This is a critical point because, in a nutshell, it says that Crepe Erase may offer some benefits, but there is no proof that those benefits are due to TruFirm. Instead, much of the potential benefit is linked to the multitude of other common ingredients present in hundreds of other anti-aging body care products.
This undermines the notion that a “magical” proprietary ingredient makes Crepe Erase better than rival products.
Before we write-off the product entirely, we’ll take some time to review claims on the official website one-by-one:
Claim: Smoothes, Hydrates, and Softens the Skin
Crepe Erase claims that their product can smooth, hydrate, and soften the skin after just a single-use. This is one of the more modest benefits suggested by the manufacturer and is likely to be true for most users.
The “2-Step Essentials” are designed to exfoliate and then nourish the skin with hydrating ingredients. We touched on many of the components that serve this purpose earlier in our review. Rice bran wax is one of the exfoliating ingredients and moisturizing ingredients include olive oil, shea butter, and cocoa seed butter.
However, it’s worth remembering that the ingredients in Crepe Erase that smooth and hydrate the skin are commonplace in the cosmetics industry and can be accessed for less money elsewhere.
In summary, any product that temporarily smoothes and hydrates the skin may offer some fleeting, cosmetic benefits.
Claim: Promotes Healthy Collagen and Elastin
Crepe Erase says that the product supports and reinforces the skin’s “netting.” However, they provide almost no scientific evidence in support of the claim, which makes it hard to substantiate.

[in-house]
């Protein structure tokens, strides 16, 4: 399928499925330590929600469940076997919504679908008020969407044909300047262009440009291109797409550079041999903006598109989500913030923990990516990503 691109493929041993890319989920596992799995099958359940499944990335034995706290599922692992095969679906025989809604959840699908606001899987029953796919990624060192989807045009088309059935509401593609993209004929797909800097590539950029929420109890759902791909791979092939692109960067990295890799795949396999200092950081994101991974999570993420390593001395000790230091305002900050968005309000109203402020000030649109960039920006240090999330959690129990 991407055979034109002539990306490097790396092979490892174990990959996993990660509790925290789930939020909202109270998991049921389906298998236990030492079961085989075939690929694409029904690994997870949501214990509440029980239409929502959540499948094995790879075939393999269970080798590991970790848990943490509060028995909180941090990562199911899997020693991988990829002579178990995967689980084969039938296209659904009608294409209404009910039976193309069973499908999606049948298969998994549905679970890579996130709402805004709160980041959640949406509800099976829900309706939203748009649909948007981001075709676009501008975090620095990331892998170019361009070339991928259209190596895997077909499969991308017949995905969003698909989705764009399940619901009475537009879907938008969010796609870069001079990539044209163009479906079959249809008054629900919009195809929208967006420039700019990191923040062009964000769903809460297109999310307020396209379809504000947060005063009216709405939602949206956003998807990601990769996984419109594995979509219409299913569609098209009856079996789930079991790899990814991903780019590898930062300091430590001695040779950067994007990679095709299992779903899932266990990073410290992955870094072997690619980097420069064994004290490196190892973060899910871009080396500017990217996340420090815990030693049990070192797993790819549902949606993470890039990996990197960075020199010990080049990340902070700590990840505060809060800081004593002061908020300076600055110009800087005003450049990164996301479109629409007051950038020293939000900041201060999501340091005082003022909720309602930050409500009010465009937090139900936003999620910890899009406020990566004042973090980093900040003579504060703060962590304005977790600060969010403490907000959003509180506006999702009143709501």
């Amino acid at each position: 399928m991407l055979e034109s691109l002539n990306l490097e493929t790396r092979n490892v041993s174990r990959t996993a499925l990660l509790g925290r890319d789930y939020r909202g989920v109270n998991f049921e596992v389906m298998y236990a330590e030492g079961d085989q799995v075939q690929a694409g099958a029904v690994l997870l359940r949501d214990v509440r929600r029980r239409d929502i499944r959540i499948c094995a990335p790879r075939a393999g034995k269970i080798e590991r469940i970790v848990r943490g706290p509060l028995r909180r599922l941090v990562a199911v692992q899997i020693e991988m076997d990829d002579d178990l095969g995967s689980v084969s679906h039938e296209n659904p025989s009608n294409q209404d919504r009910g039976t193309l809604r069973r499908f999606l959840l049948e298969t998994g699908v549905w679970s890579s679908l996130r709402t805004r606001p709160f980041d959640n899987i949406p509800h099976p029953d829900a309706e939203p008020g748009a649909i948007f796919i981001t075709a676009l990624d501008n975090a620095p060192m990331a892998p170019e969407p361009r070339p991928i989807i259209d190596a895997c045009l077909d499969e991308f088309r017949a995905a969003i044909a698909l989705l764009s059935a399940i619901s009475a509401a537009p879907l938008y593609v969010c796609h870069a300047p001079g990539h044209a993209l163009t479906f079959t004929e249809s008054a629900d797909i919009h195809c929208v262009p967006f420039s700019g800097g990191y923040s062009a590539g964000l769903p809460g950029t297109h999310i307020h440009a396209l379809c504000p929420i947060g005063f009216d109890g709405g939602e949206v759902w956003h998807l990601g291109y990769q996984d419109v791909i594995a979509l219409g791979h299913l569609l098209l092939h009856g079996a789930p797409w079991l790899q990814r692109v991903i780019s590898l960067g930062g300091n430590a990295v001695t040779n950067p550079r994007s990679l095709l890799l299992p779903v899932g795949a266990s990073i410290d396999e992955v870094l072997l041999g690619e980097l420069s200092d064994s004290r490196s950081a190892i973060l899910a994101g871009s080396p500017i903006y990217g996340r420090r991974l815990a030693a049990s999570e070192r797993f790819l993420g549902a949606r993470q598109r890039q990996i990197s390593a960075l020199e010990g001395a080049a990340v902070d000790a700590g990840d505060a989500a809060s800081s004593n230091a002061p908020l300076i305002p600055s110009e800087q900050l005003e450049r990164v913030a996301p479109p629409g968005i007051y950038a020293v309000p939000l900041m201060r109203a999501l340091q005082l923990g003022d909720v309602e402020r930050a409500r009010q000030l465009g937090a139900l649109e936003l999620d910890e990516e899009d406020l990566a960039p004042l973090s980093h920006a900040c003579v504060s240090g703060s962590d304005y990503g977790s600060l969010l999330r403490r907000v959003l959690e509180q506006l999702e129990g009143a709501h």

Collagen is a protein that plays a vital role in the structural integrity of the skin. It’s also a major part of connective tissues across the body and helps maintain the strength of bones, nails, and even hair.
Elastin is a flexible protein that, as you might guess, adds elasticity to tissues across the body. It allows the skin to “bounce back” into position when it is pressed or pulled.
In the skin, collagen and elastin are found in the dermis (which lies beneath the outermost layer — the epidermis). Diminishing levels of these proteins can cause wrinkles and sag.
It is normal for levels of both proteins to fall as we age, but the process can be accelerated by poor diet, sunlight exposure, smoking, and other environmental stressors.
Crepe Erase claims that their “secret” ingredient, TruFirm, is designed to help “support natural elastin production” for “firmer, smoother, and healthier” skin. However, the problem with skin creams that claim to promote the production of elastin and/or collagen is that these compounds cannot themselves reach the dermis when applied to the skin.
Nevertheless, topically applied creams can play a protective and regenerative role in skincare as we age.
Antioxidants (including vitamins B, C, and E) can reduce the degradation of collagen and elastin by mitigating the damage caused by free radicals. Meanwhile, cell regulators like retinol and polypeptides can directly influence collagen/elastin metabolism and production (source).